4-H teaches values, 'real world of farming'From:...


4-H teaches values, 'real world of farming'

From: Robert J. Rynarzewski


Ms. Rona L. Hankin's response ["Reader questions youth's priorities," Aug. 23, Readers Write] to your article on the 4-H livestock auction ["Raising livestock for slaughter pays off for young businessmen," [Aug. 16, The Howard County Sun] upset me also.

There they go again, those people in Columbia that do not understand or try to understand the real world of farming or what the real world of family values are.

No! The 4-H livestock sale does not teach the 16-year-old that money is more important than anything else in life. What it does teach them is that if you work real hard alongside your sister, brother, father or mother, wake up at 5:30 a.m. to feed your animals before going to school, clean out the manure when you come home, feed the animals again, eat your dinner, go out and work with your animals so you can show them at the fair (so that all the people from Columbia can come up to you as you're fitting your animal and say, "Can I touch it?"), then finally get to do your homework, work even more with the animals during the summer, then maybe at the end of a long, hot summer you can be rewarded for your hard work.

Yes, it is hard for many of these children to send the animals to the slaughter house after working with them for so long. However, these children may have learned something Ms. Hankin doesn't know: Steers, sheep and pigs are a source of food to many people. Understand that these animals are raised for meat and not as pets. These children only make a few dollars after all the many hours they have put in, hardly enough to let them think that money is more important than anything else in life.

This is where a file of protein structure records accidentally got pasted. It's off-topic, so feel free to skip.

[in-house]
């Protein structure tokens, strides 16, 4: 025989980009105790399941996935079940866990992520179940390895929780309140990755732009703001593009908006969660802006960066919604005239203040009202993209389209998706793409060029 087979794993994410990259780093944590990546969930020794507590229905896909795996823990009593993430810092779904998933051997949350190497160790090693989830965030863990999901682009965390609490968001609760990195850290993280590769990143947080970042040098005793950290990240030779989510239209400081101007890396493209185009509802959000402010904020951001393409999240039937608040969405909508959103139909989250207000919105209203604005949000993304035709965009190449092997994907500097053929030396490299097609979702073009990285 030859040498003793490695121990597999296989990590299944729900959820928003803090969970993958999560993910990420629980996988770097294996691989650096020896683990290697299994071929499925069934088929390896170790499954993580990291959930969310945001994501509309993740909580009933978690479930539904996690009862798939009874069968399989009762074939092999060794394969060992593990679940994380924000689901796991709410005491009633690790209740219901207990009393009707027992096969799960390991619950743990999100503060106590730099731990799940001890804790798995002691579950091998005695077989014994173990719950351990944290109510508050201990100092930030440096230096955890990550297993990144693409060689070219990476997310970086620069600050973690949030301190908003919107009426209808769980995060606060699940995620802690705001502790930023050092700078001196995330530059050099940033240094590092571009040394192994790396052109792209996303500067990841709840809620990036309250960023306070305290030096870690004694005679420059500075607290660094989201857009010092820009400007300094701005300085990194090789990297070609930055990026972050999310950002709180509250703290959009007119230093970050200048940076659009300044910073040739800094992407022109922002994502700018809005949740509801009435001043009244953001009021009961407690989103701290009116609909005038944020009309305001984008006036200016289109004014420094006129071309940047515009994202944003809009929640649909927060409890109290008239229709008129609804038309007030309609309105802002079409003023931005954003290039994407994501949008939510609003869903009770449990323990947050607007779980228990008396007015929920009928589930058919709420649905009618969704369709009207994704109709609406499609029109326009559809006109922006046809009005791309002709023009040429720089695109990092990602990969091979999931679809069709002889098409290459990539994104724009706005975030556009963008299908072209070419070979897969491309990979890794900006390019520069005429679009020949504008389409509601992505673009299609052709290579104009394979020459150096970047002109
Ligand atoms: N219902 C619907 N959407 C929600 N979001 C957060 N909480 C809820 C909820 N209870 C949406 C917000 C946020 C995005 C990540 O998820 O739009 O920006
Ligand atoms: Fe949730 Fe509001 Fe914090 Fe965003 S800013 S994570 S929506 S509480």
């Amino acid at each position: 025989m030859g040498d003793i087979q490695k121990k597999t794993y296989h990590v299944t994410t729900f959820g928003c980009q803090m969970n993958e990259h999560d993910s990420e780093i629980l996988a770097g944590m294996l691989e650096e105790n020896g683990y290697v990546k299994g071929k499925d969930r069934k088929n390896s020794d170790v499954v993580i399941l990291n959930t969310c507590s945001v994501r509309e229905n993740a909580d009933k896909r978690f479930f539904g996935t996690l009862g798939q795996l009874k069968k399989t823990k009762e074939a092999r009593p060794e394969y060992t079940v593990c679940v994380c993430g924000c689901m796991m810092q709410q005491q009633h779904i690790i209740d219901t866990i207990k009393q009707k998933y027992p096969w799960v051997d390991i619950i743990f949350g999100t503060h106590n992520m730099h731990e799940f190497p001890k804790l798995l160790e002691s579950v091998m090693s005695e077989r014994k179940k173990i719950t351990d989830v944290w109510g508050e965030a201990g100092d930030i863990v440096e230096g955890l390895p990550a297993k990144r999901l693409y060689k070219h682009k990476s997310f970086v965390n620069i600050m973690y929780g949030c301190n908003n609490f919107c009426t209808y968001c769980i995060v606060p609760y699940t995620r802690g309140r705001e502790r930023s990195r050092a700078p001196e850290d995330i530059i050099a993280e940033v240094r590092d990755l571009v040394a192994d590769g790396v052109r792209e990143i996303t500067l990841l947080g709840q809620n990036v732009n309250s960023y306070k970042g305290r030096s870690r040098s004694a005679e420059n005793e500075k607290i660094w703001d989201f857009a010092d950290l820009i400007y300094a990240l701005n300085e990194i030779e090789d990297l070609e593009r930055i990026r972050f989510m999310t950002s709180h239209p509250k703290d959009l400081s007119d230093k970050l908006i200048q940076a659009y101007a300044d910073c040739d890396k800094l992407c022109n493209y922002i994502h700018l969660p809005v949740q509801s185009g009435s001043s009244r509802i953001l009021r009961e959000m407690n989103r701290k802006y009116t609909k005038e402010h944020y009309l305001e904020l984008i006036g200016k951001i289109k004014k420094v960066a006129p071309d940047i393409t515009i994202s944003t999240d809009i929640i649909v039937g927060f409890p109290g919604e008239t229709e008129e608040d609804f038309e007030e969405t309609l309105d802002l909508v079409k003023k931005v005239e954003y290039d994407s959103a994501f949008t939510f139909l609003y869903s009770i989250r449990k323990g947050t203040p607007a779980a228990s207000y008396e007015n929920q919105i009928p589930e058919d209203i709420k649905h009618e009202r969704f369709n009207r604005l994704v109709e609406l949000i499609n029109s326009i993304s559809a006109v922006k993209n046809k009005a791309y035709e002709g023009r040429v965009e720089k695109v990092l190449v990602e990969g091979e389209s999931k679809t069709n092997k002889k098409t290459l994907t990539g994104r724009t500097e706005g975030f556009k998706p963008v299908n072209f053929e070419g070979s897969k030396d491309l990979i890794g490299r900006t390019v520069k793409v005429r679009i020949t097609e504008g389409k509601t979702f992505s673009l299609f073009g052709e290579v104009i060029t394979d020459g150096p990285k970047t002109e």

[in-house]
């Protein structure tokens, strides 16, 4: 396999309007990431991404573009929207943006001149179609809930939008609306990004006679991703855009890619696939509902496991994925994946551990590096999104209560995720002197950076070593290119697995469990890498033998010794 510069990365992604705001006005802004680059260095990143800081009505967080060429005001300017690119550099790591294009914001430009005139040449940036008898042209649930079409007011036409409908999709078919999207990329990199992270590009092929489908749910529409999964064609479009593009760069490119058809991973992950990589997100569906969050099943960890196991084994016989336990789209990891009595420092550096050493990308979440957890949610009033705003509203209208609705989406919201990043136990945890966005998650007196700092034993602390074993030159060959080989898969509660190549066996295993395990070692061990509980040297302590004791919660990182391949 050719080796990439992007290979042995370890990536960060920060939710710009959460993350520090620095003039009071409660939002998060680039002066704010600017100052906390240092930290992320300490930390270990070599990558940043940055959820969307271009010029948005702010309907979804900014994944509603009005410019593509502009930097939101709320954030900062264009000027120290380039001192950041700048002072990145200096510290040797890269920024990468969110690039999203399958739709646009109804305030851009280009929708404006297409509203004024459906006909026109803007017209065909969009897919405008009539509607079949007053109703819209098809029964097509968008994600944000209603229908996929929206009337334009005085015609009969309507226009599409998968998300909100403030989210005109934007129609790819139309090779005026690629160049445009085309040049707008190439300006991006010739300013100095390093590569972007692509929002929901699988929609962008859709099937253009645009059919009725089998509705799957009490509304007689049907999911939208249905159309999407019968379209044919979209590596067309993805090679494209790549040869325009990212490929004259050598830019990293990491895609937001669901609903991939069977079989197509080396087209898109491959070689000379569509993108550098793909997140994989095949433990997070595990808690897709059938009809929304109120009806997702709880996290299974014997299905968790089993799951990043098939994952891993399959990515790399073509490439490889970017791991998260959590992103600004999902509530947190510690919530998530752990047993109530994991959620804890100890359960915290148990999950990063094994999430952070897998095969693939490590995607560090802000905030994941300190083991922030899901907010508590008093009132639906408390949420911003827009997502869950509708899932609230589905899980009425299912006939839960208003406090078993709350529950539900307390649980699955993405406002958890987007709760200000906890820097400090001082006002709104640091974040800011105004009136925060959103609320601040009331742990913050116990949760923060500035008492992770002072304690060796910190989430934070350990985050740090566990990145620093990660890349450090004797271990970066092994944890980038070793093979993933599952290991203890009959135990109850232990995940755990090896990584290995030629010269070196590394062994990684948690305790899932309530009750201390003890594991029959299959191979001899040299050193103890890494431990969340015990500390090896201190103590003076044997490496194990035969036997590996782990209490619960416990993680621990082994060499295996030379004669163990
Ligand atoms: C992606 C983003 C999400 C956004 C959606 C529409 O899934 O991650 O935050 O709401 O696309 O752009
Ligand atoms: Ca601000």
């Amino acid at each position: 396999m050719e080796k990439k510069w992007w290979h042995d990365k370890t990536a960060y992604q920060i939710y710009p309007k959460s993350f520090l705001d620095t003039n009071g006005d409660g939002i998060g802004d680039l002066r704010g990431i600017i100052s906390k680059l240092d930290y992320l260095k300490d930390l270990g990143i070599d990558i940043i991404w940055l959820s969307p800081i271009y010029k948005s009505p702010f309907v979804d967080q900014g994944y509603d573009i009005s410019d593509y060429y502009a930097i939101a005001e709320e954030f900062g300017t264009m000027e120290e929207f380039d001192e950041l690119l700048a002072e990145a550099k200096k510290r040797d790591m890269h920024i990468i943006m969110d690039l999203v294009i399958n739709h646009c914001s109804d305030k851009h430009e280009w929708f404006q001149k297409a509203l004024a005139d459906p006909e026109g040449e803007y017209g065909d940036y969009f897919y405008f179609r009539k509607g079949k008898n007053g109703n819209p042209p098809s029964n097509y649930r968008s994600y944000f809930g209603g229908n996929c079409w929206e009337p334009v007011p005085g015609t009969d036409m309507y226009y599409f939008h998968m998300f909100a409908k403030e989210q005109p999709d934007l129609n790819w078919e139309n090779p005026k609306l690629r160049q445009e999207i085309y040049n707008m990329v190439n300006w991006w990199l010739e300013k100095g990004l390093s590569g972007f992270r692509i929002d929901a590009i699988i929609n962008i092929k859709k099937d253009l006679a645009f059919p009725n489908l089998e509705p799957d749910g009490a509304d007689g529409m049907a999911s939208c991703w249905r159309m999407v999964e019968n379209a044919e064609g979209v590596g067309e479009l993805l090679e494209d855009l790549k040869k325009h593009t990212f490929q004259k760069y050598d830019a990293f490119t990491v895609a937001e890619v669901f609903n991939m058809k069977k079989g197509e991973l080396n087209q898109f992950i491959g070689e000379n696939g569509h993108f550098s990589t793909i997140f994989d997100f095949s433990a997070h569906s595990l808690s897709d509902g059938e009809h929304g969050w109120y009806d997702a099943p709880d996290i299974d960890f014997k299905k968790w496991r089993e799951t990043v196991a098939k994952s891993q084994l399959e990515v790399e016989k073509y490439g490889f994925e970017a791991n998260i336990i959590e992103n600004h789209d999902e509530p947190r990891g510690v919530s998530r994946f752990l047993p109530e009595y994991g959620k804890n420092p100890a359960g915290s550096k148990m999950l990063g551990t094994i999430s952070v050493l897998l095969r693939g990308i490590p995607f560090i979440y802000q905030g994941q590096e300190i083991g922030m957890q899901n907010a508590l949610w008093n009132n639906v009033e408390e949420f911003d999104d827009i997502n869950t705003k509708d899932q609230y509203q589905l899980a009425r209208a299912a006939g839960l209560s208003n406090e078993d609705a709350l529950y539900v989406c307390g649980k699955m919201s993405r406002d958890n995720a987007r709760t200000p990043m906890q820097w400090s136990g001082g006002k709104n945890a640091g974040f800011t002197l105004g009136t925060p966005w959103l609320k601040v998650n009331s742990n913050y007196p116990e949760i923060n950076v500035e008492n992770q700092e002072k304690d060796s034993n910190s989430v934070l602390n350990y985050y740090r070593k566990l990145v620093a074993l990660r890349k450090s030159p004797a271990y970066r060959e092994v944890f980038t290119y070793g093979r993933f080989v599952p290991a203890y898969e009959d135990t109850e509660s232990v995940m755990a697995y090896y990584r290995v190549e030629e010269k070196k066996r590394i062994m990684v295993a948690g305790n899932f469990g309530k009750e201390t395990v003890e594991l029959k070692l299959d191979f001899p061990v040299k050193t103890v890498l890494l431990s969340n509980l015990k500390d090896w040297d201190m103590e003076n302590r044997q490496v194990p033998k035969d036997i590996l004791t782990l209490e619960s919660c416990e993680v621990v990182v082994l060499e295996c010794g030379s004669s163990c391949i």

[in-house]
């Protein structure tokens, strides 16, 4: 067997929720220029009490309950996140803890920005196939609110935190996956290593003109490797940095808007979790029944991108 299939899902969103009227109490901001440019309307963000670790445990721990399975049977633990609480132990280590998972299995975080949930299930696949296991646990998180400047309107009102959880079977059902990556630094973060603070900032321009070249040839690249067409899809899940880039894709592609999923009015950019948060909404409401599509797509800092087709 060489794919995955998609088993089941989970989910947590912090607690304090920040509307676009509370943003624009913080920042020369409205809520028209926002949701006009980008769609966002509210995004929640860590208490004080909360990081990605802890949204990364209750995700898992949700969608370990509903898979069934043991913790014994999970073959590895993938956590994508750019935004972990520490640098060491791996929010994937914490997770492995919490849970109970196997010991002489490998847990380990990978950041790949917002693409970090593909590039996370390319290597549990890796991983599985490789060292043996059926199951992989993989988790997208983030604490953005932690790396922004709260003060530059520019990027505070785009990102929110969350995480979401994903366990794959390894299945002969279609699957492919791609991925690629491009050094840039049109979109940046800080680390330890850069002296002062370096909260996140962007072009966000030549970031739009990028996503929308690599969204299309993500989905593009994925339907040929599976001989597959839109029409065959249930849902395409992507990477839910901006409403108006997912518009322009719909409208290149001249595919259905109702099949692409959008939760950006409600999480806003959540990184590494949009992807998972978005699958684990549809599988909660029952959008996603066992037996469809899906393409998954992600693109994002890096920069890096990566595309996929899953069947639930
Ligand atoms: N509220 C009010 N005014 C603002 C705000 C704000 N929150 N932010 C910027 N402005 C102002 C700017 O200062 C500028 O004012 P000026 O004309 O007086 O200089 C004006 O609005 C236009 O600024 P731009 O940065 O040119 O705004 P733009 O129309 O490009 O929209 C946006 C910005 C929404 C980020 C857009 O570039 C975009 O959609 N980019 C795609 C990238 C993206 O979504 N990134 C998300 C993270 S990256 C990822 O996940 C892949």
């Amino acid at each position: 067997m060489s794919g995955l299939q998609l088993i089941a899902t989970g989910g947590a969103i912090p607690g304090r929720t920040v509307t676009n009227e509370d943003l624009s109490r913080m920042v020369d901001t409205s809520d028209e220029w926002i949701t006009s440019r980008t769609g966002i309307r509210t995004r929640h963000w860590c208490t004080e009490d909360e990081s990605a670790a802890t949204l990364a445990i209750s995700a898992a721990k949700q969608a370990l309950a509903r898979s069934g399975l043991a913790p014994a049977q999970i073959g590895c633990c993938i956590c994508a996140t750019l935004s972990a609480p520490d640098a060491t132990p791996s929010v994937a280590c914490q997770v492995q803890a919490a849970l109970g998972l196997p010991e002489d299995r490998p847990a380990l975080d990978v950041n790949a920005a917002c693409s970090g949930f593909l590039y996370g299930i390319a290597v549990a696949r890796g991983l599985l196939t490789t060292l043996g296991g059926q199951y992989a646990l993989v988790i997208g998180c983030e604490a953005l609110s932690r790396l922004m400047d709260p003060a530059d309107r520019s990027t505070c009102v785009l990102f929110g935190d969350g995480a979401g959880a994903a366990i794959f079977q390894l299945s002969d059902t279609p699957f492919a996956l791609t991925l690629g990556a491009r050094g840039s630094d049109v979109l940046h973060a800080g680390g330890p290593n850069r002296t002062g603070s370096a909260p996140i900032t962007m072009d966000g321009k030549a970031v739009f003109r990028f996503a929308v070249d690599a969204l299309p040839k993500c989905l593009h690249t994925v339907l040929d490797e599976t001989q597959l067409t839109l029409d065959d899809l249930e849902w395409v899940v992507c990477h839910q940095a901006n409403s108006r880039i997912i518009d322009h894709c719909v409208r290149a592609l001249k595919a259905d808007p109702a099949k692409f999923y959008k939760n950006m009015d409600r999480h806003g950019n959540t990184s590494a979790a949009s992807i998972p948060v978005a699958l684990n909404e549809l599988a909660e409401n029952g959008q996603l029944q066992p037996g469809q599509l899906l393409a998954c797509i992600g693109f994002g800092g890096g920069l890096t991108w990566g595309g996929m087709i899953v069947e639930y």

By the way, I am sure Ms. Hankin does not raise and show dogs for only the fun of it. I am sure she is using those dogs for her financial gain. Let's get her priorities right, too.

In this day of drugs and violence, why do people have to find something to ridicule hard-working children? I am proud of my two daughters and applaud them and every other 4-H member who worked hard to make a few bucks for the many hours they put in. Thank God, these children don't hang out at the mall.

Farming families and traditional values

From: Susan A. Streaker

West Friendship

Rona Hankin's letter is a sad commentary on the ever-widening gap between the farm community and newer Howard County residents.

Farmers raise livestock for meat. Most people these days can only relate to meat as that stuff in foam and plastic wrap that you buy at the supermarket. Two or three generations removed from the farm, the realities of farm life are quite impossible for people like Ms. Hankin to relate to.

Farm children have an opportunity few children have any more: that of being a crucial part of their family's economic survival from a young age. Our children are driving tractors, caring for livestock, and weeding the family garden from a tender, young age.

What is so terrible about learning proper, humane care of livestock (something that our Howard County 4-H emphasizes)? And for that matter, what on earth is the matter with teaching a 16-year-old about being successful in business!

When our 9-year-old cousin sold his steer for $1,200 at the Howard County Fair this week, his learning experiences were about far more than that "money is more important than anything else in life" (to quote Ms. Hankin).

A year of grueling hard work preceded that sale, Ms. Hankin. That little boy matured into a responsible young man this year. I think the kinds of values he was taught on the farm are the old-fashioned kind!

Copyright © 2019, The Baltimore Sun, a Baltimore Sun Media Group publication | Place an Ad